In its entirety, this publication records the results of over 400 national votes, beginning with the decision in late summer of 1848 to convert the confederation of states into a federation, and ending with the “August 1st initiative” of September, 1993 where Switzerland, after 700 years of independence, finally voted to treat itself to the luxury of a non-working national holiday. Four additional 1993 government proposals, all of them approved by vast popular majorities and with almost unanimous support from the cantons, are not contained in our overview: the national decree against misuse of weapons; temporary measures against the cost escalation in health insurance; changes in unemployment insurance; and the adoption of a 6.2% valueadded tax.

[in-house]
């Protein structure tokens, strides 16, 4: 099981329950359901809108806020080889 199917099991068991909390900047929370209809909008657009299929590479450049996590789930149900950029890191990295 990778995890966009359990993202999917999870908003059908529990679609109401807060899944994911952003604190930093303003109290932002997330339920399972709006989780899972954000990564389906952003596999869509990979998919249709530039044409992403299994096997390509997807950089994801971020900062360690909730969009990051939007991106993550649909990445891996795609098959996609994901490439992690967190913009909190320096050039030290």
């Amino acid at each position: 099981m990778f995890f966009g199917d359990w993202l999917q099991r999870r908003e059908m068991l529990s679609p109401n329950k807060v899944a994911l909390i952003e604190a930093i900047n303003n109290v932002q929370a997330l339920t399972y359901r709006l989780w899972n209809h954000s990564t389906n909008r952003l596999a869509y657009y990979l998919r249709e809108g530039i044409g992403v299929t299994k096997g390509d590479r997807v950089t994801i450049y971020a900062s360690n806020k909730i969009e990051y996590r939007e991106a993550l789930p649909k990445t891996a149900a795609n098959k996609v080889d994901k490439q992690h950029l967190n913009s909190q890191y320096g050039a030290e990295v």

The final table in this chapter represents a kind of summary of Swiss voting habits since 1848. It consists of calculations based on the series for the canton and the city of Zurich shown on previous pages. In order to do justice to the extraordinary political intensity of early votes on the one hand, and the significant increase of proposals since the late 1960s on the other, we present averages for periods of unequal duration.

SOURCE: «Political Statistics» in Ritzmann/Siegenthaler, Historical Statistics of Switzerland, Zürich: Chronos, 1996, 1033-1038

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The current chapter contains 16 table(s) between 1848 and 1998